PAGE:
Although it was subtitled diffidently “A Study” when it appeared first, PASTORS AND MASTERS, Ivy Compton-Burnett’s first characteristic novel, reveals in small ways the attitudes, preoccupations, and techniques that she has modified and improved in the novels that have followed. It is as different from her first novel, DOLORES, as night is from day. There is no touch here of the sentimental admiration for self-sacrificing, or doing good, in any conventional sense of these moral words. Compton-Burnett records, largely by means of dialogue, the frequently enlightened, sometimes bumbling, search for self-satisfaction. The “good” are no more rewarded or punished than the “bad” in Compton-Burnett’s cool look on life and death. Aesthetic punishment or reward seems to fall here, as elsewhere, on those who would be witty or selfish and bungle it; aesthetic reward comes to those who are intelligent, witty, and able to cope with uprises and downfalls equally well. No moral judgment is passed; people are like that, Compton-Burnett appears to feel. Who can complain sensibly about the way the universe is constructed?
Typically, PASTORS AND MASTERS begins with a long speech by Mr. Merry, the master who does the work Mr. Herrick abhors. Mr. Merry chides the students for not poking the fire, for putting too much coal on it, for degrading him, a middle-aged man doing honest work, for not respecting him. He continues with typical unrealism (than later becomes more charming than realism) to talk of how hard he works to support his family, how surprised he is by their bad human laziness (although of course he is not), by their dressing poorly, being half asleep at seven, being ungentlemanly—as he and all the characters are judged by Cardinal Newman’s famous definition of gentlemanliness as empathizing with and being considerate of others.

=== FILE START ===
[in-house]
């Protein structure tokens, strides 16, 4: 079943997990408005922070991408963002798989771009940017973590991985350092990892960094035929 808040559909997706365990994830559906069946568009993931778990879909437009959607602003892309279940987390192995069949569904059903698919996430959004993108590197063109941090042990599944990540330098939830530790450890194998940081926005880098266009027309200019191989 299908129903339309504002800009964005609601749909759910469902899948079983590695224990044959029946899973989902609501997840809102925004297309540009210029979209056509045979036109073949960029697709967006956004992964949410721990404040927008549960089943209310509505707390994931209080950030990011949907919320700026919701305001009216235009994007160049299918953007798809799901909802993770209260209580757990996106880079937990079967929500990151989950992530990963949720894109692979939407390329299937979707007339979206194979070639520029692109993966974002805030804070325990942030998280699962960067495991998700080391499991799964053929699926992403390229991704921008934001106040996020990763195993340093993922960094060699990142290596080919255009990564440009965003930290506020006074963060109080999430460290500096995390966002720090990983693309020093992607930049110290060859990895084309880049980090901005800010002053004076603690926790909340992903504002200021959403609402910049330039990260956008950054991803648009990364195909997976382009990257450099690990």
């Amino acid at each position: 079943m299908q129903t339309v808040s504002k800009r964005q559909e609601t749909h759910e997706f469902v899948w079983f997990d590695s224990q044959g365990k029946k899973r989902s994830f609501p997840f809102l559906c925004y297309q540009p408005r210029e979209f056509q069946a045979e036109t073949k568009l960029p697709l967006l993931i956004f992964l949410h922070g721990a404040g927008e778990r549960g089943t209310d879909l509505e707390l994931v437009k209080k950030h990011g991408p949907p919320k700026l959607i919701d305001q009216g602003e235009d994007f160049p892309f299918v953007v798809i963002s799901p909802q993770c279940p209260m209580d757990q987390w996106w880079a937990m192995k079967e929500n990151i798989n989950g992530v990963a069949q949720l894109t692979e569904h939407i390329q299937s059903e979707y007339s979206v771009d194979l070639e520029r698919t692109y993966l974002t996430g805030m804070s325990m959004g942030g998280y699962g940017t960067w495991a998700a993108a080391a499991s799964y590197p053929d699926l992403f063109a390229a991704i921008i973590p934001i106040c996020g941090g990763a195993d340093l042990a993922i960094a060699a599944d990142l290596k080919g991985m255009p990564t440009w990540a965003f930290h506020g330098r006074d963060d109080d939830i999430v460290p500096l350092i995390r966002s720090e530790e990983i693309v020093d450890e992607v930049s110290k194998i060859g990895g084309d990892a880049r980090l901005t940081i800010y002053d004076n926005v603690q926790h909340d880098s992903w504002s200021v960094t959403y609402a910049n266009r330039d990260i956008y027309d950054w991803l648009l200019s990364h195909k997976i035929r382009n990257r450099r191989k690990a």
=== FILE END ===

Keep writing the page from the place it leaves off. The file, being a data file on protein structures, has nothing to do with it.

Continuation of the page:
The speech is followed by a brief description and judgment upon Mr. Merry. He is tall, thin, pale, about fifty years old; he has screwed-up eyes which he can make kind. The author reveals that he feels affection, disgust, pride, and despair as he surveys the pupils. There are few or no characters in Compton-Burnett’s novels who do not feel and show all of these attitudes.
If they have not read a good many of the novels that followed, many sophisticated readers would find much to complain of in this beginning. No one would talk like Mr. Merry, really. The expository part about his being middle-aged and supporting a family certainly is not in the modern mode. The expository description of Mr. Merry, the school, the pupils, comes too fast for most aesthetic palates. One can hear, almost, impatient readers weaned on Joyce, Forster, and Woolf say, “This is like a bad play, with the stage directions following the too long speeches they should precede.”
Nevertheless, any reasonably sensitive reader who reads the rest of PASTORS AND MASTERS would change his mind. Like the rest of her novels, this work is more like a play than any contemporary fiction apart from Henry Green’s; but it is like a very good drama. Compton-Burnett is as exact and economical a writer as one can find in modern...
(The entire section is 1308 words.)